18. On the role of subsecond dopamine release in conditioned avoidance

    PubMed Central

    Oleson, Erik B.; Cheer, Joseph F.

    2013-01-01

    Using shock avoidance procedures to study conditioned behavioral responses has a rich history within the field of experimental psychology. Such experiments led to the formulation of the general concept of negative reinforcement and specific theories attempting to explain escape and avoidance behavior, or why animals choose to either terminate or prevent the presentation of an aversive event. For example, the two-factor theory of avoidance holds that cues preceding an aversive event begin to evoke conditioned fear responses, and these conditioned fear responses reinforce the instrumental avoidance response. Current neuroscientific advances are providing new perspectives into this historical literature. Due to its well-established role in reinforcement processes and behavioral control, the mesolimbic dopamine system presented itself as a logical starting point in the search for neural correlates of avoidance and escape behavior. We recently demonstrated that phasic dopamine release events are inhibited by stimuli associated with aversive events but increased by stimuli preceding the successful avoidance of the aversive event. The latter observation is inconsistent with the second component of the two-factor theory of avoidance and; therefore, led us propose a new theoretical explanation of conditioned avoidance: (1) fear is initially conditioned to the warning signal and dopamine computes this fear association as a decrease in release, (2) the warning signal, now capable of producing a negative emotional state, suppresses dopamine release and behavior, (3) over repeated trials the warning signal becomes associated with safety rather than fear; dopaminergic neurons already compute safety as an increase in release and begin to encode the warning signal as the earliest predictor of safety (4) the warning signal now promotes conditioned avoidance via dopaminergic modulation of the brain's incentive-motivational circuitry. PMID:23759871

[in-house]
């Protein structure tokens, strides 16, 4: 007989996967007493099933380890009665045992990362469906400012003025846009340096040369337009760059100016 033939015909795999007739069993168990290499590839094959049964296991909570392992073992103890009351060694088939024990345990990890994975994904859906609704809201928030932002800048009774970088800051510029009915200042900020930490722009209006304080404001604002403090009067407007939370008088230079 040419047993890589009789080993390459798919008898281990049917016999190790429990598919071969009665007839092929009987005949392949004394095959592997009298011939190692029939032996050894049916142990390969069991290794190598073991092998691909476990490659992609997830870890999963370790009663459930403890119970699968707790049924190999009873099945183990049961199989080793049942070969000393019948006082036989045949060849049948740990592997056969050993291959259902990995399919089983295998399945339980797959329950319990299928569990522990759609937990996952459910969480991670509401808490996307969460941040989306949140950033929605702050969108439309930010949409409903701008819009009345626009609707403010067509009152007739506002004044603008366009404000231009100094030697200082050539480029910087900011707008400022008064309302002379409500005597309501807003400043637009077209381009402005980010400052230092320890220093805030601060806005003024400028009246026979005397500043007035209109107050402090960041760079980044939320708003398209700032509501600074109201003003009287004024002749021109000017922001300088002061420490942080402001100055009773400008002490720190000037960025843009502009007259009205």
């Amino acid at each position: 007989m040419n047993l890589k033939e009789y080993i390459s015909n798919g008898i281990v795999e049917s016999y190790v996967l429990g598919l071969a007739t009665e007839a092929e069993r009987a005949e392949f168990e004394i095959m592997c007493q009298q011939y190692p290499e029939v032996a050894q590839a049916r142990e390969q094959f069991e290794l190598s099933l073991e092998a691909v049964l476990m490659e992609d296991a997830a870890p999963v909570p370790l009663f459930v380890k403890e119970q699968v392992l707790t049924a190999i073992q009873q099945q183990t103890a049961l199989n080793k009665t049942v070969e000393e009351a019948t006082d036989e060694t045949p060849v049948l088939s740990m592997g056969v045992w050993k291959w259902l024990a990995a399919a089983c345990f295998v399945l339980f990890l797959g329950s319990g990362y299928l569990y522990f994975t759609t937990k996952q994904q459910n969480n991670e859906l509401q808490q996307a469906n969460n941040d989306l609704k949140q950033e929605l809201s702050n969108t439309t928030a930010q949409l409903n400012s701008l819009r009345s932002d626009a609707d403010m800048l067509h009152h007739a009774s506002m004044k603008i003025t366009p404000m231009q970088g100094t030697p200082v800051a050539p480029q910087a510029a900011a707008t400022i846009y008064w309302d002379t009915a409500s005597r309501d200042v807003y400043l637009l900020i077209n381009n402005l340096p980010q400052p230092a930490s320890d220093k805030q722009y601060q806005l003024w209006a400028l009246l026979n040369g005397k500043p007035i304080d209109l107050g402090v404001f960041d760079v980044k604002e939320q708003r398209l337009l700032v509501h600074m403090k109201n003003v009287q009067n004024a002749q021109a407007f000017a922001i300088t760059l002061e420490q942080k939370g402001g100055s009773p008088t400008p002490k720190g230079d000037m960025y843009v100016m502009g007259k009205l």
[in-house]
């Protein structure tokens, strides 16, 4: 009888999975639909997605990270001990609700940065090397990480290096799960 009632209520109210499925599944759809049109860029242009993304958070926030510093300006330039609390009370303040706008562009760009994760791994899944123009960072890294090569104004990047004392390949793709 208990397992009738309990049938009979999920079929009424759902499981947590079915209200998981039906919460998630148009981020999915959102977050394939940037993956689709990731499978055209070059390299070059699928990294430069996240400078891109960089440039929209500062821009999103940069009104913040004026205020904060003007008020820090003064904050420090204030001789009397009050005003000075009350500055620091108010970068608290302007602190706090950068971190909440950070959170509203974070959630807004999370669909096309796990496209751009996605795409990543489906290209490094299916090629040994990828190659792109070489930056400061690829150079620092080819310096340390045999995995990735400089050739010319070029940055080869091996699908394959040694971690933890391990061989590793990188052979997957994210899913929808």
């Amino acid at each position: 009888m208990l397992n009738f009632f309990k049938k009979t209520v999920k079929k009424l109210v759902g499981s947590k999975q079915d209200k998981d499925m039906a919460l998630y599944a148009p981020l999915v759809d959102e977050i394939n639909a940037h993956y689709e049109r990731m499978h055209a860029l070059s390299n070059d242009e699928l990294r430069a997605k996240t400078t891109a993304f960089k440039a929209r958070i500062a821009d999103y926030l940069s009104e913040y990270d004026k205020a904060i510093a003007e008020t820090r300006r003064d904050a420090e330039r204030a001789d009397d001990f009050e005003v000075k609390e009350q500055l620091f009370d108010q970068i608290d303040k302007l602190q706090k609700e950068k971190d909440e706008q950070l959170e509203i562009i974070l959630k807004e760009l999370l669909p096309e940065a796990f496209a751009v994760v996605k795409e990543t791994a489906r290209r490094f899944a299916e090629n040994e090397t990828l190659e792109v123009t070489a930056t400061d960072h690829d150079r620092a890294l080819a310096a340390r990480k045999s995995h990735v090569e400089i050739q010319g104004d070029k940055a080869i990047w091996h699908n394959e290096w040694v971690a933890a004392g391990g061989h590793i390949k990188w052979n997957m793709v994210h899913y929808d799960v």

19. The legal aspects of conditional release in the criminal and civil court system.

    PubMed

    Weinstein, Naomi M

    2014-09-01

    This article considers the legal implications of conditional release in both the civil and criminal parts of the law. In the criminal context, conditional release takes the form of probation and parole. It also involves persons who are found to be incompetent to stand trial or not guilty by reason of insanity. In the civil context, conditional release exists for persons with mental illness and sex offenders who face mandatory outpatient treatment. The public policy behind conditional release is to allow certain persons the least restrictive alternative with proper oversight that will prevent the person from recidivating or being re-hospitalized. Conditional release is also used as a cost-saving mechanism in response to the overwhelming costs of incarceration and hospitalization. This article explores the issues of professional liability, third party liability, and individual rights in relation to conditional release. This article also addresses public policy concerns with conditional release and examines conditional release from a therapeutic jurisprudence perspective.